London has been named the world’s most expensive city in which to build.
London has been named as the most expensive city in the world to build new real estate, according to a new report by consultant Arcadis.
The International Construction Costs report found that London took first place, followed by Geneva and Oslo, as the most expensive cities globally for construction. New York took fourth place and San Francisco, sixth.
The rankings, which cover 100 global cities, had nine entries from the UK and Ireland, with Bristol sitting just outside the top 10 in 11th place, Dublin was 12th and Manchester 14th.
The U.S. and Canada had 17 entries in the top 100.
The ranking system compares different cities globally to Amsterdam, which is assessed to have an average cost to build. London was found to cost between 140% and 200% more than Amsterdam for construction of new developments.
Five of the least expensive cities to develop new buildings were found in East Asia and India.
The Arcadis report draws on a number of factors, including availability of materials and energy costs, and takes into account inflation over the past 12 months.
It found demand for materials had been exacerbated by the post-pandemic disruption in supply chains, contributing to double-digit price increases in construction costs in North American and European cities.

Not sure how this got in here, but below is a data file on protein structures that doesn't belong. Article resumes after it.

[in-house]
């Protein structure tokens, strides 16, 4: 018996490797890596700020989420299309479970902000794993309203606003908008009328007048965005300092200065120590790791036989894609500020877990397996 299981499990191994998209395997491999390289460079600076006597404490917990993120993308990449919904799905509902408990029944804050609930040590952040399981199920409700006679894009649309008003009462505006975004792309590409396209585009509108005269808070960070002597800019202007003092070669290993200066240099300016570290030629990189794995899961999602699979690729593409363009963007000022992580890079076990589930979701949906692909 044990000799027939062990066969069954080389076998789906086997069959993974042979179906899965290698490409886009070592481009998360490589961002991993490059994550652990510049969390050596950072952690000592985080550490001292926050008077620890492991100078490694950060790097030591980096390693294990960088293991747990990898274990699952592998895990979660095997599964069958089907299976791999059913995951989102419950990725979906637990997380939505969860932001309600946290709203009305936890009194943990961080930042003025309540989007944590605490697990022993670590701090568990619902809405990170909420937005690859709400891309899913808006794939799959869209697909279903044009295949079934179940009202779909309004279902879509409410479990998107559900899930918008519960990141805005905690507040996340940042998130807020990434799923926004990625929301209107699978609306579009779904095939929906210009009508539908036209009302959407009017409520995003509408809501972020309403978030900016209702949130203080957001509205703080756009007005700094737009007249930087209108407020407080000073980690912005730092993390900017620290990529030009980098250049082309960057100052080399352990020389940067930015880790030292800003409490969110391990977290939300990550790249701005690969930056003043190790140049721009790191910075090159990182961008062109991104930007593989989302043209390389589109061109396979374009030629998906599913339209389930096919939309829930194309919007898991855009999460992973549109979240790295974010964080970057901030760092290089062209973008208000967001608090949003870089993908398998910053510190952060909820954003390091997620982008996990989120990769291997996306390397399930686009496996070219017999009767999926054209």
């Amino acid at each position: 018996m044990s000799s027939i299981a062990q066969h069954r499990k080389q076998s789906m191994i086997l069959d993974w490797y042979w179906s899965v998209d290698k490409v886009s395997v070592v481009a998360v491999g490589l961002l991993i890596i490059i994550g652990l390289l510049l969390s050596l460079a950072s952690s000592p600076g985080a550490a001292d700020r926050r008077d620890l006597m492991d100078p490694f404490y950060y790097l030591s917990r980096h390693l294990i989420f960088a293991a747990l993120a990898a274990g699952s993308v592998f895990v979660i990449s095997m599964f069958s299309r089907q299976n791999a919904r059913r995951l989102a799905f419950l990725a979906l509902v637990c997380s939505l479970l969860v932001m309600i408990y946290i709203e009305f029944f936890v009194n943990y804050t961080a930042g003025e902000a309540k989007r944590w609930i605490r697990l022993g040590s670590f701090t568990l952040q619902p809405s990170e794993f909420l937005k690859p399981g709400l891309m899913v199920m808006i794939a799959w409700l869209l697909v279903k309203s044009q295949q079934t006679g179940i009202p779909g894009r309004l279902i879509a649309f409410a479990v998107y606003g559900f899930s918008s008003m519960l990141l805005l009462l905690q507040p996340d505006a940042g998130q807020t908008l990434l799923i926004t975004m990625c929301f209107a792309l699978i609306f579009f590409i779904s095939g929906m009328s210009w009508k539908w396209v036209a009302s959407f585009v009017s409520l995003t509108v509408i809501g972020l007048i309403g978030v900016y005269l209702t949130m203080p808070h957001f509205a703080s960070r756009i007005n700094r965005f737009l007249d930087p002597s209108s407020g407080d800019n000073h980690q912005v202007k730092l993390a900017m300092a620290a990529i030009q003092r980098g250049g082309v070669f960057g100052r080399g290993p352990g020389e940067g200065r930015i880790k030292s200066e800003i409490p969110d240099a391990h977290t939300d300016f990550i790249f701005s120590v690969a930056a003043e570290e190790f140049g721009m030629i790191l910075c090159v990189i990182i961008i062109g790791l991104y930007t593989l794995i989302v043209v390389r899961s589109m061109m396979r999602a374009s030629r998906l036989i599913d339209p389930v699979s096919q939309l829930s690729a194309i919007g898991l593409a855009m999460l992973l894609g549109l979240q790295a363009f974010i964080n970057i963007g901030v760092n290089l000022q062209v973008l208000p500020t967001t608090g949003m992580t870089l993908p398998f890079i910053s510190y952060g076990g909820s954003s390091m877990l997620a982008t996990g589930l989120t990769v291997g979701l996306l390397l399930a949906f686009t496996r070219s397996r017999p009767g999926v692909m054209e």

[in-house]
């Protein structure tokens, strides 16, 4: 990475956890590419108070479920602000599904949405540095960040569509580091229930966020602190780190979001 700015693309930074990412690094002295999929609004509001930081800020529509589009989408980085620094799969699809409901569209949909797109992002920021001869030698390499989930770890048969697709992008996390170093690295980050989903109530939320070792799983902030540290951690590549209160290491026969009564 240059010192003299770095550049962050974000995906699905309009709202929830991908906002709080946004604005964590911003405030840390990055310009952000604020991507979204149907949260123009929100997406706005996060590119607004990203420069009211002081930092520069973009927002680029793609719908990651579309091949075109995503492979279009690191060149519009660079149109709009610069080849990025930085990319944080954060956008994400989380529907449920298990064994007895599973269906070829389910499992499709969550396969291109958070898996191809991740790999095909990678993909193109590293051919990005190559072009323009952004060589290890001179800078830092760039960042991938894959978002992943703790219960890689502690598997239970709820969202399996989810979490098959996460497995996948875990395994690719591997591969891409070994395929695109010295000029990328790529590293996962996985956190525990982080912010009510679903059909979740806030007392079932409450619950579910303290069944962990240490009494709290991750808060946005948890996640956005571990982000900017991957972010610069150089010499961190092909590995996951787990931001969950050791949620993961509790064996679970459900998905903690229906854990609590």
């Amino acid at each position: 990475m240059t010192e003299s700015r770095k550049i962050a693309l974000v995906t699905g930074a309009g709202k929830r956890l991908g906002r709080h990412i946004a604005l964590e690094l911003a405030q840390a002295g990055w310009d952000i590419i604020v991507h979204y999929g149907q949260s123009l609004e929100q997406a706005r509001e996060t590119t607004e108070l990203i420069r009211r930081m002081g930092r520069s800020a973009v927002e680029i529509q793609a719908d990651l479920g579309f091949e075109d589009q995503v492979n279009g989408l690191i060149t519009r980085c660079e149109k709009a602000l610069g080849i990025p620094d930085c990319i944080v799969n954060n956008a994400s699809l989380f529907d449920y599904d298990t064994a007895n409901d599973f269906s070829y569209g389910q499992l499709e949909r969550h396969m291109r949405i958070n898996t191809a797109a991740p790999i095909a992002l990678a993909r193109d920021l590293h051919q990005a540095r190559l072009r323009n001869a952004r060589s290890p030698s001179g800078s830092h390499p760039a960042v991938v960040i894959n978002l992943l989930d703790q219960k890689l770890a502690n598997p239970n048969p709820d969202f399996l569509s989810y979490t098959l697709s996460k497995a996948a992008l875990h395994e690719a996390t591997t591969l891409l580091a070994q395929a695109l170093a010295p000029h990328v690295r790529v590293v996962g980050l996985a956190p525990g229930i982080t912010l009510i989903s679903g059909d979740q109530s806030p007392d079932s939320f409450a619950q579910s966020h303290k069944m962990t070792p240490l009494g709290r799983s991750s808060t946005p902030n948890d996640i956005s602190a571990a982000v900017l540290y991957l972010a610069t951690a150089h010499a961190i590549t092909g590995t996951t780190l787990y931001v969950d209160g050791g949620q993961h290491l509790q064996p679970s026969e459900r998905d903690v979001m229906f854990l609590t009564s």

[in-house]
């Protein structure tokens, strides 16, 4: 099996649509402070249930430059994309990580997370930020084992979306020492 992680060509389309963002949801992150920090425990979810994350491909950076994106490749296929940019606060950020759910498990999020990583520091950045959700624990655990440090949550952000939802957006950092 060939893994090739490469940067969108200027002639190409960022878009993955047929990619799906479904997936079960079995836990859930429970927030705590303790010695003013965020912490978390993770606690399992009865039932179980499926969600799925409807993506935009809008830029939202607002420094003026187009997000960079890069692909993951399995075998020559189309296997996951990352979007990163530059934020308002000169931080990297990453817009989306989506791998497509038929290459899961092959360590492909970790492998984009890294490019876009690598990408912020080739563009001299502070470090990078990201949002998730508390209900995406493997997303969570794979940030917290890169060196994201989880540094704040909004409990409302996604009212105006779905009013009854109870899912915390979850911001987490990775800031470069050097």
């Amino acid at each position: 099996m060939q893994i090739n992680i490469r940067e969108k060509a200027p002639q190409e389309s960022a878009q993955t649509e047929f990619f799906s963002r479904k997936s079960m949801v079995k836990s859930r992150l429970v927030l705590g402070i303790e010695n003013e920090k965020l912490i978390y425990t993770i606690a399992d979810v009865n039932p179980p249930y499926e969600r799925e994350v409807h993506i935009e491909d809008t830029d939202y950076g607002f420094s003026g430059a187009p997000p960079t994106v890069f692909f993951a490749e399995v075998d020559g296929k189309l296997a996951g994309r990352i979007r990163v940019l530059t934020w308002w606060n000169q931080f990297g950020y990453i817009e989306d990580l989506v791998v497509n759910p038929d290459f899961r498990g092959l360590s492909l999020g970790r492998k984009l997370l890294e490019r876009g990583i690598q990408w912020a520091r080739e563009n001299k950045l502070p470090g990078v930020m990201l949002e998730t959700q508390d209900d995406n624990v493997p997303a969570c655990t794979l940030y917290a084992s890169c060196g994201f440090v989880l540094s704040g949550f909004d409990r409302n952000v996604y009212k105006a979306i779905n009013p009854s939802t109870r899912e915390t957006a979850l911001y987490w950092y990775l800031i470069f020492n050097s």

“UK construction completed its recovery from Covid-19 by late 2021, but had changed shape significantly, with dynamic growth in both large-scale infrastructure and small-scale domestic home improvements,” the report stated.
“The UK’s building contracting sector has seen mixed fortunes. The logistics and industrial sub-sectors are booming despite long lead times for critical steel products, whereas commercial and public sector building development is slow, helping to keep construction markets competitive.”
The ICC report found that energy costs accounted for 38% of some construction materials, such as steel and cement, and that construction materials rose by an average of about 25% in 2021. It also noted that materials such as bricks and plasterboard, which had so far escaped high inflation, are seeing their prices accelerate.
The upward trend in the cost to develop in U.S. cities was spurred by the strengthening dollar, which rose by around 5% compared to most currencies globally.
“This adaptability will prove vital as businesses ready themselves for the uncertain and inflationary environment ahead,” Arcadis Global Head of Cost and Commercial Management Andrew Beard said. “While on the surface the looming market conditions sound unfavourable, we believe these challenges more than ever present our industry with a great opportunity to drive forward innovation and cement a mentality of doing more with less to reduce our own impact on resource use and the environment.”